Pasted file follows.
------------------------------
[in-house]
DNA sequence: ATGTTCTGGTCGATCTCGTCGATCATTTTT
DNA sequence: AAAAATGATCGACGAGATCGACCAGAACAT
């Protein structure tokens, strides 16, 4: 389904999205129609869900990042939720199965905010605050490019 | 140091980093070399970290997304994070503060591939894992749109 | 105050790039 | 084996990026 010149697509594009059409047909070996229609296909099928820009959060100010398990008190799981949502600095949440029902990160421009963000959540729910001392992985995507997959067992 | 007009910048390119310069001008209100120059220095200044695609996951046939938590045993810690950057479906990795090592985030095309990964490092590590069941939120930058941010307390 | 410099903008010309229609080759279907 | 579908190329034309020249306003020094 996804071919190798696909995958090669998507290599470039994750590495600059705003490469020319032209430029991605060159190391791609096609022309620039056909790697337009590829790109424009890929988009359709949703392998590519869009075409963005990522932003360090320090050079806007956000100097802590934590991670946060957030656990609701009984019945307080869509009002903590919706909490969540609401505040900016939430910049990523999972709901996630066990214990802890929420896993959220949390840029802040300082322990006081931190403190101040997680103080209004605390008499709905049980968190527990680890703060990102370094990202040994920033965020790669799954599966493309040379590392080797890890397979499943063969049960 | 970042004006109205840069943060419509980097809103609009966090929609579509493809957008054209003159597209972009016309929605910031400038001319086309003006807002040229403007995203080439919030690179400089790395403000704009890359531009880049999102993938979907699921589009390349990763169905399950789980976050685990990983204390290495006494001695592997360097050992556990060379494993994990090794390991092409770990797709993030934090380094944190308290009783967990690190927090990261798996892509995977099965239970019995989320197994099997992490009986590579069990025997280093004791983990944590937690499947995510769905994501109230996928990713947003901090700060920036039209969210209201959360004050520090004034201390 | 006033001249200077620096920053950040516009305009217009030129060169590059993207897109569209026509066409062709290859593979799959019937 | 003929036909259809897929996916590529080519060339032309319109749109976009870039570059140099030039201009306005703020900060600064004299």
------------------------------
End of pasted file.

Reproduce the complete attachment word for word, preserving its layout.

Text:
[in-house]
DNA sequence: ATGTTCTGGTCGATCTCGTCGATCATTTTT
DNA sequence: AAAAATGATCGACGAGATCGACCAGAACAT
């Protein structure tokens, strides 16, 4: 389904999205129609869900990042939720199965905010605050490019 | 140091980093070399970290997304994070503060591939894992749109 | 105050790039 | 084996990026 010149697509594009059409047909070996229609296909099928820009959060100010398990008190799981949502600095949440029902990160421009963000959540729910001392992985995507997959067992 | 007009910048390119310069001008209100120059220095200044695609996951046939938590045993810690950057479906990795090592985030095309990964490092590590069941939120930058941010307390 | 410099903008010309229609080759279907 | 579908190329034309020249306003020094 996804071919190798696909995958090669998507290599470039994750590495600059705003490469020319032209430029991605060159190391791609096609022309620039056909790697337009590829790109424009890929988009359709949703392998590519869009075409963005990522932003360090320090050079806007956000100097802590934590991670946060957030656990609701009984019945307080869509009002903590919706909490969540609401505040900016939430910049990523999972709901996630066990214990802890929420896993959220949390840029802040300082322990006081931190403190101040997680103080209004605390008499709905049980968190527990680890703060990102370094990202040994920033965020790669799954599966493309040379590392080797890890397979499943063969049960 | 970042004006109205840069943060419509980097809103609009966090929609579509493809957008054209003159597209972009016309929605910031400038001319086309003006807002040229403007995203080439919030690179400089790395403000704009890359531009880049999102993938979907699921589009390349990763169905399950789980976050685990990983204390290495006494001695592997360097050992556990060379494993994990090794390991092409770990797709993030934090380094944190308290009783967990690190927090990261798996892509995977099965239970019995989320197994099997992490009986590579069990025997280093004791983990944590937690499947995510769905994501109230996928990713947003901090700060920036039209969210209201959360004050520090004034201390 | 006033001249200077620096920053950040516009305009217009030129060169590059993207897109569209026509066409062709290859593979799959019937 | 003929036909259809897929996916590529080519060339032309319109749109976009870039570059140099030039201009306005703020900060600064004299």